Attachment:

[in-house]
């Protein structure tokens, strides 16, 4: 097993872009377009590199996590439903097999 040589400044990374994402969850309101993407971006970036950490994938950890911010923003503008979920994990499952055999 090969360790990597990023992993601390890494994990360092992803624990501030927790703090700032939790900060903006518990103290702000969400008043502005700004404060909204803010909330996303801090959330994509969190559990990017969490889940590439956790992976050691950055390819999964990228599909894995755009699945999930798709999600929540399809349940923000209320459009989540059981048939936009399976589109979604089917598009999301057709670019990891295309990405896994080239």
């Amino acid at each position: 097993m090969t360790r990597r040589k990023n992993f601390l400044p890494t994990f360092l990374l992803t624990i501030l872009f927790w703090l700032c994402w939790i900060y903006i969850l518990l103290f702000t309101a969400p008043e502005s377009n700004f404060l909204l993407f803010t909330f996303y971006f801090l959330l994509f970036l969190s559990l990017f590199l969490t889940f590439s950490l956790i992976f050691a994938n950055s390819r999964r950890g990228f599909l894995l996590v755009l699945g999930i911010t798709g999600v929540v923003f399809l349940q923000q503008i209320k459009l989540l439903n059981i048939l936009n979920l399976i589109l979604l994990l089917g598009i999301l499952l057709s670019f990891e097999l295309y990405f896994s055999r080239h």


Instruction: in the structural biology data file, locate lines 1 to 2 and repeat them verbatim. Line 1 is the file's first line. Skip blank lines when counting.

[in-house]
């Protein structure tokens, strides 16, 4: 097993872009377009590199996590439903097999 040589400044990374994402969850309101993407971006970036950490994938950890911010923003503008979920994990499952055999 090969360790990597990023992993601390890494994990360092992803624990501030927790703090700032939790900060903006518990103290702000969400008043502005700004404060909204803010909330996303801090959330994509969190559990990017969490889940590439956790992976050691950055390819999964990228599909894995755009699945999930798709999600929540399809349940923000209320459009989540059981048939936009399976589109979604089917598009999301057709670019990891295309990405896994080239």